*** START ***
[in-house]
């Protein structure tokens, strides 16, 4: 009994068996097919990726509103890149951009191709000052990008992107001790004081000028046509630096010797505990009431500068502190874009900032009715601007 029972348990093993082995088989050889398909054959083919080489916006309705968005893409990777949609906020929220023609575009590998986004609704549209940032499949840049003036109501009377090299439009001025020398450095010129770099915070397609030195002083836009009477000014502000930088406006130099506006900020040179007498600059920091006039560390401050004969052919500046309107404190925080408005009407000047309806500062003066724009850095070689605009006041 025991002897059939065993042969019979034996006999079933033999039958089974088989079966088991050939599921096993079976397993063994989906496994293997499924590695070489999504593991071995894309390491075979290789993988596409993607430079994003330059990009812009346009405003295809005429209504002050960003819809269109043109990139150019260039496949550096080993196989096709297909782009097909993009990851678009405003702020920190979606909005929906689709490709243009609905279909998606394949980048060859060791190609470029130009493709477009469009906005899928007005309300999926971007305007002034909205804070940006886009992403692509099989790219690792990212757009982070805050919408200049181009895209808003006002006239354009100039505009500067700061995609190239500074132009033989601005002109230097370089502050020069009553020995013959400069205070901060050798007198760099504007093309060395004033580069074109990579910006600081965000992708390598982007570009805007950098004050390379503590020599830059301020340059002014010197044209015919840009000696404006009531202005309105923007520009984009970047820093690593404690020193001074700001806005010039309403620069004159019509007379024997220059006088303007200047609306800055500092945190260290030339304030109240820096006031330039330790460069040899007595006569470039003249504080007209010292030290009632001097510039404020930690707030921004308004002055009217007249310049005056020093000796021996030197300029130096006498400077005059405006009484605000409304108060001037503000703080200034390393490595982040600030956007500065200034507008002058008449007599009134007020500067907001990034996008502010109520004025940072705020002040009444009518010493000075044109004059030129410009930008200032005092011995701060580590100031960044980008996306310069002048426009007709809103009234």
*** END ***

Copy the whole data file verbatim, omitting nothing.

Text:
[in-house]
């Protein structure tokens, strides 16, 4: 009994068996097919990726509103890149951009191709000052990008992107001790004081000028046509630096010797505990009431500068502190874009900032009715601007 029972348990093993082995088989050889398909054959083919080489916006309705968005893409990777949609906020929220023609575009590998986004609704549209940032499949840049003036109501009377090299439009001025020398450095010129770099915070397609030195002083836009009477000014502000930088406006130099506006900020040179007498600059920091006039560390401050004969052919500046309107404190925080408005009407000047309806500062003066724009850095070689605009006041 025991002897059939065993042969019979034996006999079933033999039958089974088989079966088991050939599921096993079976397993063994989906496994293997499924590695070489999504593991071995894309390491075979290789993988596409993607430079994003330059990009812009346009405003295809005429209504002050960003819809269109043109990139150019260039496949550096080993196989096709297909782009097909993009990851678009405003702020920190979606909005929906689709490709243009609905279909998606394949980048060859060791190609470029130009493709477009469009906005899928007005309300999926971007305007002034909205804070940006886009992403692509099989790219690792990212757009982070805050919408200049181009895209808003006002006239354009100039505009500067700061995609190239500074132009033989601005002109230097370089502050020069009553020995013959400069205070901060050798007198760099504007093309060395004033580069074109990579910006600081965000992708390598982007570009805007950098004050390379503590020599830059301020340059002014010197044209015919840009000696404006009531202005309105923007520009984009970047820093690593404690020193001074700001806005010039309403620069004159019509007379024997220059006088303007200047609306800055500092945190260290030339304030109240820096006031330039330790460069040899007595006569470039003249504080007209010292030290009632001097510039404020930690707030921004308004002055009217007249310049005056020093000796021996030197300029130096006498400077005059405006009484605000409304108060001037503000703080200034390393490595982040600030956007500065200034507008002058008449007599009134007020500067907001990034996008502010109520004025940072705020002040009444009518010493000075044109004059030129410009930008200032005092011995701060580590100031960044980008996306310069002048426009007709809103009234």